Take My Rider
Publicity: Blind Raccoon
Peter “Blewzzman” Lauro © December 2022
From the way I see it, Douglas Avery is the kind of man who can pretty much do anything and what he does choose to do, he does very well. As a surfer, he’s been atop the waves in many of the world’s most famous surfing destinations; As a photojournalist, he’s internationally renowned in the sports, fashion and music worlds; and as a musician, his early career found him deeply involved within the lively Los Angeles jazz scene, and currently – from what I’m listening to – he seems to have found himself quite at home with the blues.
On his debut release, Take My Rider, Douglas Avery – on vocals, harmonica and flute – is joined by some of SOCAL’s finest players. They include: Carl Sonny Leyland on piano; Franck Goldwasser on guitar and horn arrangements; Ralph Carter – the disc’s producer – on bass, bongos, organ and horn arrangements; Johnny Morgan on drums; Aaron Liddard on saxophone and horn arrangements; Jerome Harper on trombone; and Simon Finch on trumpet. Featuring an hour of diverse styles of blues, the disc’s fourteen tracks include eleven Douglas Avery originals, and three covers.
This is a song of his from when Little Walter, who really wasn’t little, was little… as in only being nineteen years old. It’s a little one… as in just two minutes, but like Walter, it’s big on style. The jumper is called “Just Keep Lovin’ Her” (M. Jacobs) and it’s the perfect vehicle for Douglas to showcase his dynamic harmonica and vocal chops.
There’s something about a song with the word ‘jelly’ in it that makes me think it just reeks of the blues. If you want to compound that and indicate the song is totally drenched with the blues, calling it “Jelly, Jelly” works good on me. That’s what this one’s called and that’s what this one is. Sounding like they’re more from Southern Mississippi than Southern California, Douglas and Franck are nailing the vocals, harp and guitar with this down-home Delta blues vibe.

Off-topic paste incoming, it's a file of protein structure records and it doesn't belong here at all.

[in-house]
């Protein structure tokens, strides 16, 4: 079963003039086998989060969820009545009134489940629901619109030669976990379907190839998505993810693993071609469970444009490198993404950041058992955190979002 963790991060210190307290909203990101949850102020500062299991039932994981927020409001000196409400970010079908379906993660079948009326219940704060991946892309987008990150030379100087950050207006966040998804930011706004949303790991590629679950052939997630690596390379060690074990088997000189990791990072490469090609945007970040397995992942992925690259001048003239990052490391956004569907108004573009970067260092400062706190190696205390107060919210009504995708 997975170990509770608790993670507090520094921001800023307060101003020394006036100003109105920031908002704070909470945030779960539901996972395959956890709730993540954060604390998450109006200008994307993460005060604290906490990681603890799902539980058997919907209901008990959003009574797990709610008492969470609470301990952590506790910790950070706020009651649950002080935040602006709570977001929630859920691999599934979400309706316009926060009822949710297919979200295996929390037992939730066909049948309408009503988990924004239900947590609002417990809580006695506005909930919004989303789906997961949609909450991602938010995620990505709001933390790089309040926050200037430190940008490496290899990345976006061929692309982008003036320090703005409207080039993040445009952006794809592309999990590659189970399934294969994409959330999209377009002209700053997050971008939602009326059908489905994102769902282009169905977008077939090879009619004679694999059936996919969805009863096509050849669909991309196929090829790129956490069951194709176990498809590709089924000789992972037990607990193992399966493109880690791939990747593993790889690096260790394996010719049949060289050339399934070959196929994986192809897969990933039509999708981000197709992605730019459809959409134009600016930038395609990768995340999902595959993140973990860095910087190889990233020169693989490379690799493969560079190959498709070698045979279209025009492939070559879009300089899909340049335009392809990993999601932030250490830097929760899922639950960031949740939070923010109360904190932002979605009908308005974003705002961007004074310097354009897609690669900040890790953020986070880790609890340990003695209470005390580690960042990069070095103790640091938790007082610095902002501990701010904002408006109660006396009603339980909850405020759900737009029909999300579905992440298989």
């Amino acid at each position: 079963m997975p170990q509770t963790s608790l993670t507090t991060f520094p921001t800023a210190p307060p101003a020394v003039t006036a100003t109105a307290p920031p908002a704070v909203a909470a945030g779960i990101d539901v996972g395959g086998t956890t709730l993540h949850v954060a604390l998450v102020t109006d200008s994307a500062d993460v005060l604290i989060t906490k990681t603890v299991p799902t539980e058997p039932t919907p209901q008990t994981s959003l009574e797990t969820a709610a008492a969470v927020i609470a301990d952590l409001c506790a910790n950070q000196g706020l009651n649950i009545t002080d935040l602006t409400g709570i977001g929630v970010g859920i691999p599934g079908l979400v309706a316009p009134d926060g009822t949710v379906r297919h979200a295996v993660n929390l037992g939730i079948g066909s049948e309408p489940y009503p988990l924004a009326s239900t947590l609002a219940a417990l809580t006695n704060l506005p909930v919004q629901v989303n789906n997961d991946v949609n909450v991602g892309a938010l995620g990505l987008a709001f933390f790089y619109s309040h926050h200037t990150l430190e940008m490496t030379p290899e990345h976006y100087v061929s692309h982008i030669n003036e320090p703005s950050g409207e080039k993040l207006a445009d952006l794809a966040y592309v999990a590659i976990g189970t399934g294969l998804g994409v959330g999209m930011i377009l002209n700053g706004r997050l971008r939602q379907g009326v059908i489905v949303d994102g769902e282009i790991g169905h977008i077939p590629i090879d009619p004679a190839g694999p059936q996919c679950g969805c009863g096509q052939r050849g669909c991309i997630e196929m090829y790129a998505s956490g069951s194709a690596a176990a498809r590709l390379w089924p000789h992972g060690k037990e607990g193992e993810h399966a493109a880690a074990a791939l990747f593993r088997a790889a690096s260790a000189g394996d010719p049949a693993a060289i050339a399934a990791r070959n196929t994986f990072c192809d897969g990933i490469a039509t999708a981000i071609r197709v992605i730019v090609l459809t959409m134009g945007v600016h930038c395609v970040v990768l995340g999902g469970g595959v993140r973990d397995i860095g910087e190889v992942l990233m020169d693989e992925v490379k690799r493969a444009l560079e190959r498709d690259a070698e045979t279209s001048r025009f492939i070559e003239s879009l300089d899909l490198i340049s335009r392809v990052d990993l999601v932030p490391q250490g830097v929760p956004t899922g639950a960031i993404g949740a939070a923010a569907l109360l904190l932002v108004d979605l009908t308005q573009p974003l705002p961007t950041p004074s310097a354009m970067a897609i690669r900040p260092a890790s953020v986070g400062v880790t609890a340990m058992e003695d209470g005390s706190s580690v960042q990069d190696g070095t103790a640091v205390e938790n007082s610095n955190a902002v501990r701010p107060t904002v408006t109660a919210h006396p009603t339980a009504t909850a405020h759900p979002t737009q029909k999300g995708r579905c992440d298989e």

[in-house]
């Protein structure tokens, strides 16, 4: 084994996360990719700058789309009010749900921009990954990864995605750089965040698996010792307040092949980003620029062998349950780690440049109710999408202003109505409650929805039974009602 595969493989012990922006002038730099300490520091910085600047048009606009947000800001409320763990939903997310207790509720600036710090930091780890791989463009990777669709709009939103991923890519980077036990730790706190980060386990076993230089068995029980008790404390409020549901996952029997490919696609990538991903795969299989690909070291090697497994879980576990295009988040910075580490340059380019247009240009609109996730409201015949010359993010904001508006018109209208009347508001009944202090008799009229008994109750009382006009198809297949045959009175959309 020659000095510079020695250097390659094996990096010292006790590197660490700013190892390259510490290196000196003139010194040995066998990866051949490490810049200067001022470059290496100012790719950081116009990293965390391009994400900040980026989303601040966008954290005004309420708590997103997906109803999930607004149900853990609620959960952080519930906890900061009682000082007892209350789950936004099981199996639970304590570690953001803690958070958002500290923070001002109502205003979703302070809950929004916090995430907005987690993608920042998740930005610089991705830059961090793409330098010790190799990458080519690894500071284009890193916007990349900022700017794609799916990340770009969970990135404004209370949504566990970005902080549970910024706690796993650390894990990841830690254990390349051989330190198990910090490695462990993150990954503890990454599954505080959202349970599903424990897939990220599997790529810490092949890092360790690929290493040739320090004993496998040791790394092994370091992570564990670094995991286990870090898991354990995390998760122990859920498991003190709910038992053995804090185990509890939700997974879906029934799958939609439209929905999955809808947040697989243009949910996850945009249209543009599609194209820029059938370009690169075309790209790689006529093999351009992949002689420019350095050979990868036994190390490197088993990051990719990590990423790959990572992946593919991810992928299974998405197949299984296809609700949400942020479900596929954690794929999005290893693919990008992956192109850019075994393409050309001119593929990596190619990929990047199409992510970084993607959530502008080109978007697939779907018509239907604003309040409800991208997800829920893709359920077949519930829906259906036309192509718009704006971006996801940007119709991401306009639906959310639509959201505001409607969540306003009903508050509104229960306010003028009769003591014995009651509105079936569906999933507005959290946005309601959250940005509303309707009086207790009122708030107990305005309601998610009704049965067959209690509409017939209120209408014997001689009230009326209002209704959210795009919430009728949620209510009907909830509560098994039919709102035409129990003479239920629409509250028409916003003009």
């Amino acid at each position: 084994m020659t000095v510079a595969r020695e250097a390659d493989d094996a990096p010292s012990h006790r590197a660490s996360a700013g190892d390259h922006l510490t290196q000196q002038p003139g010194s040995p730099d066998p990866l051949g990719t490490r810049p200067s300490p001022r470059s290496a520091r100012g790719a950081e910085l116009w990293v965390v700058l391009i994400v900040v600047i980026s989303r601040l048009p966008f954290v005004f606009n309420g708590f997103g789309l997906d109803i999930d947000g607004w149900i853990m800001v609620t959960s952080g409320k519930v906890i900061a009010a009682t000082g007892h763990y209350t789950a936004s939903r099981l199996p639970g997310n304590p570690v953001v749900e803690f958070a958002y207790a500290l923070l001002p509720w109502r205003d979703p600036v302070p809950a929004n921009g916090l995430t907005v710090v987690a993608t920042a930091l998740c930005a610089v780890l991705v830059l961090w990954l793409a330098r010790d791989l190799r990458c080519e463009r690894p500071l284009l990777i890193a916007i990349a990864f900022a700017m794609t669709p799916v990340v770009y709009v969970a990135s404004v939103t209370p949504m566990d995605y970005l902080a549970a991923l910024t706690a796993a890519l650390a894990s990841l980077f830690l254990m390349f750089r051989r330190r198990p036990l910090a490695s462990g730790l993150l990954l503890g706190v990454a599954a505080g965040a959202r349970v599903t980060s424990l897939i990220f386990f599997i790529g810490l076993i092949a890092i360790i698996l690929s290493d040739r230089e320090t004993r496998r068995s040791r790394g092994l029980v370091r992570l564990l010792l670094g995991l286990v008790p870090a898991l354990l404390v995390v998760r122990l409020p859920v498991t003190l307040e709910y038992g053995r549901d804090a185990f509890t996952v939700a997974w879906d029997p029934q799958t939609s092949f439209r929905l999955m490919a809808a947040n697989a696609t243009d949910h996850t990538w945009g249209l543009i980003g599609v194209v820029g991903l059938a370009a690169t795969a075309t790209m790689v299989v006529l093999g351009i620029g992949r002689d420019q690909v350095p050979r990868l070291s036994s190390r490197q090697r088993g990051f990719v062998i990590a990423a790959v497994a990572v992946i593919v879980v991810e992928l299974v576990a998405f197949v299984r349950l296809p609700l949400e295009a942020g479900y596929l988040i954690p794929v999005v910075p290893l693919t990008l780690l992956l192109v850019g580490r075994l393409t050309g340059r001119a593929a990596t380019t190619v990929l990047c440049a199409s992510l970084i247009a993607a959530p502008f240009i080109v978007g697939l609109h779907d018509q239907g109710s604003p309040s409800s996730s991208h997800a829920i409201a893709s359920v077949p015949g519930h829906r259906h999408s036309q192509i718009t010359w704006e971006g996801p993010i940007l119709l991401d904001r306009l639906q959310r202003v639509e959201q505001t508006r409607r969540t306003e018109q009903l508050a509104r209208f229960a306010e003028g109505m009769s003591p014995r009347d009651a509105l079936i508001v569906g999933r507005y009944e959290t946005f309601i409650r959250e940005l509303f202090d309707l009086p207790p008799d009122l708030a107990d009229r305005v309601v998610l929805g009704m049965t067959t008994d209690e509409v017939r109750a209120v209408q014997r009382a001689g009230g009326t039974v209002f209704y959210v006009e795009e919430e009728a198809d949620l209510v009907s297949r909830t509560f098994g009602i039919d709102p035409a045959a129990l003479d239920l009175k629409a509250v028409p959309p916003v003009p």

On a much livelier tune titled “Blind Owl Boogie”, Douglas and Franck are going at it again, but they’ve left the back porch and are now going toe to toe on a runaway train. With a ‘Hooker and Heat’ feel, this one is indeed a full throttle smoker with the rhythm of Ralph and Johnny fueling the train.
There’s no better way to pay tribute to the great John Mayall than to do a song that features killer harmonica and piano leads, both of which he excelled at. That appropriately chosen song is from John’s 1967 release titled Blues Alone and it’s called “Sonny Boy, Blow!” With a rollicking rhythm going on behind them, Douglas and Carl totally tear this one up on said instruments.
A straight up Chicago blues style shuffle titled “Safety First” is probably my favorite of the lot. Right after a short but fabulous piano intro by Carl, Aaron joins with some robust sax chords and just like that, all of my movable body parts went on automatic pilot. Then, once Ralph and Johnny got into a smokin’ rhythm groove; Douglas started belting the hell out of the blues – both vocally and with his harp; and Frank started laying down scorching blues guitar licks; my ability to focus on what I wanted to say went right out the window while I focused on what I needed to hear. That said, it easily took five or six listens just to get me through this paragraph. Wow!
Like Douglas, before I became totally consumed by the blues some forty-plus years ago, I was quite the jazz fan. That may be the very reason “Green Wave” is one of my favorite musical tracks. With Ralph nailing it on percussion; Frank shining on jazzy guitar chords; and Carl faintly flirting with the piano keys; this quasi-instrumental features Douglas reaching back to his jazz roots with a masterful and mesmerizing performance on the flute.
The disc closes with a most beautiful song that definitely caused me to have the most relaxing six minutes of my week. It’s a duet titled “Looking Over A Rainbow” and it features Douglas softly and emotionally pouring his heart out to someone who obviously deserves it, while Carl softly and emotionally executes one of the more masterful piano pieces I’ve heard.
Other tracks, on what I have no problem saying is a must have album, include: a cover of Billy Boy Arnold’s “Bad Luck Blues”; the title track, “Take My Rider”; “Malibu Burnin'”; “How Long Can This Last?”, “Leaving Trunk”; “Good To Me”; and “Riding With The Devil”.
Should you like to find out more about Douglas Avery and this release, just go to his website – www.douglasaverymusic.com. Remember, wherever you go and whomever you speak with, please tell them their friend the Blewzzman sent you.
“The Blues Is My Passion And Therapy”
Peter “Blewzzman” Lauro
Blues Editor @ www.Mary4Music.com
2011 “Keeping The Blues Alive” Award Recipient